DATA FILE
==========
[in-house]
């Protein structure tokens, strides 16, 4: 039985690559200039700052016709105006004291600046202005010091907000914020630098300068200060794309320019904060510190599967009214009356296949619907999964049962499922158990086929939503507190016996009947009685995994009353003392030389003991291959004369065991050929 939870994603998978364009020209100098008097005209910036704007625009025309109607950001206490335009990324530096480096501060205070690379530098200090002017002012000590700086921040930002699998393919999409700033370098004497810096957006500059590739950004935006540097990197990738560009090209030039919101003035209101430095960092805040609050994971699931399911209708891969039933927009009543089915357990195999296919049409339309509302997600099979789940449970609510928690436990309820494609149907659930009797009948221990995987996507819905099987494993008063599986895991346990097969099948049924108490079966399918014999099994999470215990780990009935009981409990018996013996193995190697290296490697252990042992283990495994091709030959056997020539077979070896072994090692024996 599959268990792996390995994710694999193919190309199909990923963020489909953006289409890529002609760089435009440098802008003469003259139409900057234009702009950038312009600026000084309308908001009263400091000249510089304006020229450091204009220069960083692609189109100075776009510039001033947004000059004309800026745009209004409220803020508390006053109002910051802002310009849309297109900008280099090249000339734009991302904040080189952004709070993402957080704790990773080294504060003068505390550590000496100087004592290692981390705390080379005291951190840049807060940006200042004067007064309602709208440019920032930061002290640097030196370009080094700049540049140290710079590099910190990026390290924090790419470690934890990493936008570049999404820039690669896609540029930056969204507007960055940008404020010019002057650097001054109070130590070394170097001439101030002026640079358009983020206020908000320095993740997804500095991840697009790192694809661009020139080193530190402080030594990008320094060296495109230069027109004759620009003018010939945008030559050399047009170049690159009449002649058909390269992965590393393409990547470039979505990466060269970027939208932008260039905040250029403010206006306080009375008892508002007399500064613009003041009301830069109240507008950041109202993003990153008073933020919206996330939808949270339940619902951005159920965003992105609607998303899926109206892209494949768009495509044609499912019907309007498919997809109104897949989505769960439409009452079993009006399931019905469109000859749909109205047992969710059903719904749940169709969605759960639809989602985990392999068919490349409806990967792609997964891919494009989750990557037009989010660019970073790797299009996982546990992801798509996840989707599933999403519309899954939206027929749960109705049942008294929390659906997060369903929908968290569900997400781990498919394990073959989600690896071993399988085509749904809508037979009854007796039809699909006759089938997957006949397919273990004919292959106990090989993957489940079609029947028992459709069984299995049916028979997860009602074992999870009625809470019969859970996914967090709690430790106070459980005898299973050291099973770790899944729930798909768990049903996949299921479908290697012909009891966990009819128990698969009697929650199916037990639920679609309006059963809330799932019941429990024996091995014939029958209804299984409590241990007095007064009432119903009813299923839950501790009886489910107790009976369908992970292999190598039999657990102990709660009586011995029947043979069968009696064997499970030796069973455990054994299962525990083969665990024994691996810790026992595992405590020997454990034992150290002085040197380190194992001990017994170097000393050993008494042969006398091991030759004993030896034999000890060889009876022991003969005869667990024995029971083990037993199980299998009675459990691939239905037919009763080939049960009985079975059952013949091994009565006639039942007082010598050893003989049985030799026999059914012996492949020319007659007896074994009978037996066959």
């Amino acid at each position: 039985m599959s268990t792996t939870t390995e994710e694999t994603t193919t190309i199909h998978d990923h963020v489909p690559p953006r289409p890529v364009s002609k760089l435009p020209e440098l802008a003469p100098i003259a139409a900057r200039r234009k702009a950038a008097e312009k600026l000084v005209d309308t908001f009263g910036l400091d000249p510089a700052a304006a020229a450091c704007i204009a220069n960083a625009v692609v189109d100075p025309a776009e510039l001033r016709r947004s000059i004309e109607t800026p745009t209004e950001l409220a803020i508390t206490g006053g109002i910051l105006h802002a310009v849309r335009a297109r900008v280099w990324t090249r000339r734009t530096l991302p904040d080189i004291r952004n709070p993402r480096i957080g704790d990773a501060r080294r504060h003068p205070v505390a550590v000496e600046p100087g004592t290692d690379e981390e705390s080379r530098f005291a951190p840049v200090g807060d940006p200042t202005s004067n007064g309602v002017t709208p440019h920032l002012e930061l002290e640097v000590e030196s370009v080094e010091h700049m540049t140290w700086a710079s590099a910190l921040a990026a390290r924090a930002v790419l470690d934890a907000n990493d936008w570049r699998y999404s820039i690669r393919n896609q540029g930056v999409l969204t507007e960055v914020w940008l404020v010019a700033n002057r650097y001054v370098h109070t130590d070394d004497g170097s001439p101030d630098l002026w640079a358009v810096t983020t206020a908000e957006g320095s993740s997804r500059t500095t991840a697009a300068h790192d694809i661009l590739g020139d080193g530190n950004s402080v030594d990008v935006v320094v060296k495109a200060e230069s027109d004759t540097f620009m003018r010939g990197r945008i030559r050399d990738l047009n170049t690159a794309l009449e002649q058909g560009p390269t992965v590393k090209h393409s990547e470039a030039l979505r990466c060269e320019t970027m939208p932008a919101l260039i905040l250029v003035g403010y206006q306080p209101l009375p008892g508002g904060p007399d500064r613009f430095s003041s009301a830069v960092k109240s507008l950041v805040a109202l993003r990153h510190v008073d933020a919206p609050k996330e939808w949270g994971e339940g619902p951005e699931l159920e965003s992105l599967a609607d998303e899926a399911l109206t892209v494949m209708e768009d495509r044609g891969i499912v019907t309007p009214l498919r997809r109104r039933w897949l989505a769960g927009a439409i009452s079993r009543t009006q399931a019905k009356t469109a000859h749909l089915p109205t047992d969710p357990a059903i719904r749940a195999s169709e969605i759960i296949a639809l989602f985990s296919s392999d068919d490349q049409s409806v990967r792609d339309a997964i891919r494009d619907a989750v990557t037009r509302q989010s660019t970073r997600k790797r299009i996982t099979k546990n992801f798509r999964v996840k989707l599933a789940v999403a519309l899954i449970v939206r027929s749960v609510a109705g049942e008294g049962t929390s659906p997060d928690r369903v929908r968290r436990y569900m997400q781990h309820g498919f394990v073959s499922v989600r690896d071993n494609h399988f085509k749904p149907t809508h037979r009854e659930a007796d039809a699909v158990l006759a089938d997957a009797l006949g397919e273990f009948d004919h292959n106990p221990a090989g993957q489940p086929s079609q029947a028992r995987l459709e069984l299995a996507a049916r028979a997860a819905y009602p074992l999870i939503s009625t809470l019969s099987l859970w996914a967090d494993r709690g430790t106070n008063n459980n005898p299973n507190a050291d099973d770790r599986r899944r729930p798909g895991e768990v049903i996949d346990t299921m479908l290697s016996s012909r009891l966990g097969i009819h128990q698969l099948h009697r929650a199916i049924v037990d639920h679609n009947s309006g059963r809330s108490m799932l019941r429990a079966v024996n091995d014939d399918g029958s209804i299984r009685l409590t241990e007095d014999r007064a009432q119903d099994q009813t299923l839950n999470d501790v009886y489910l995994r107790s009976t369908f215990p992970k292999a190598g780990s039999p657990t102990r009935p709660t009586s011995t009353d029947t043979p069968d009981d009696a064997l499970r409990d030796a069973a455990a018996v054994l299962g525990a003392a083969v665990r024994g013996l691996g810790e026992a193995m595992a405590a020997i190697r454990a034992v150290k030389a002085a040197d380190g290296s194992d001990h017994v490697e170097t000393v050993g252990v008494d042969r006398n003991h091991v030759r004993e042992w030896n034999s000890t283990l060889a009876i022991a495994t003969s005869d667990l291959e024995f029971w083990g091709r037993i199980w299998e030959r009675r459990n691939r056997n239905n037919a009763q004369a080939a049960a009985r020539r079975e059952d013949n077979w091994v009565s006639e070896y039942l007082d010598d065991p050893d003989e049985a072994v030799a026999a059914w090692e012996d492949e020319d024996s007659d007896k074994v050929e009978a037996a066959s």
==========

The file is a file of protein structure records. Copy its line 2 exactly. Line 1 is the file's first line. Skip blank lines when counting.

């Protein structure tokens, strides 16, 4: 039985690559200039700052016709105006004291600046202005010091907000914020630098300068200060794309320019904060510190599967009214009356296949619907999964049962499922158990086929939503507190016996009947009685995994009353003392030389003991291959004369065991050929 939870994603998978364009020209100098008097005209910036704007625009025309109607950001206490335009990324530096480096501060205070690379530098200090002017002012000590700086921040930002699998393919999409700033370098004497810096957006500059590739950004935006540097990197990738560009090209030039919101003035209101430095960092805040609050994971699931399911209708891969039933927009009543089915357990195999296919049409339309509302997600099979789940449970609510928690436990309820494609149907659930009797009948221990995987996507819905099987494993008063599986895991346990097969099948049924108490079966399918014999099994999470215990780990009935009981409990018996013996193995190697290296490697252990042992283990495994091709030959056997020539077979070896072994090692024996 599959268990792996390995994710694999193919190309199909990923963020489909953006289409890529002609760089435009440098802008003469003259139409900057234009702009950038312009600026000084309308908001009263400091000249510089304006020229450091204009220069960083692609189109100075776009510039001033947004000059004309800026745009209004409220803020508390006053109002910051802002310009849309297109900008280099090249000339734009991302904040080189952004709070993402957080704790990773080294504060003068505390550590000496100087004592290692981390705390080379005291951190840049807060940006200042004067007064309602709208440019920032930061002290640097030196370009080094700049540049140290710079590099910190990026390290924090790419470690934890990493936008570049999404820039690669896609540029930056969204507007960055940008404020010019002057650097001054109070130590070394170097001439101030002026640079358009983020206020908000320095993740997804500095991840697009790192694809661009020139080193530190402080030594990008320094060296495109230069027109004759620009003018010939945008030559050399047009170049690159009449002649058909390269992965590393393409990547470039979505990466060269970027939208932008260039905040250029403010206006306080009375008892508002007399500064613009003041009301830069109240507008950041109202993003990153008073933020919206996330939808949270339940619902951005159920965003992105609607998303899926109206892209494949768009495509044609499912019907309007498919997809109104897949989505769960439409009452079993009006399931019905469109000859749909109205047992969710059903719904749940169709969605759960639809989602985990392999068919490349409806990967792609997964891919494009989750990557037009989010660019970073790797299009996982546990992801798509996840989707599933999403519309899954939206027929749960109705049942008294929390659906997060369903929908968290569900997400781990498919394990073959989600690896071993399988085509749904809508037979009854007796039809699909006759089938997957006949397919273990004919292959106990090989993957489940079609029947028992459709069984299995049916028979997860009602074992999870009625809470019969859970996914967090709690430790106070459980005898299973050291099973770790899944729930798909768990049903996949299921479908290697012909009891966990009819128990698969009697929650199916037990639920679609309006059963809330799932019941429990024996091995014939029958209804299984409590241990007095007064009432119903009813299923839950501790009886489910107790009976369908992970292999190598039999657990102990709660009586011995029947043979069968009696064997499970030796069973455990054994299962525990083969665990024994691996810790026992595992405590020997454990034992150290002085040197380190194992001990017994170097000393050993008494042969006398091991030759004993030896034999000890060889009876022991003969005869667990024995029971083990037993199980299998009675459990691939239905037919009763080939049960009985079975059952013949091994009565006639039942007082010598050893003989049985030799026999059914012996492949020319007659007896074994009978037996066959």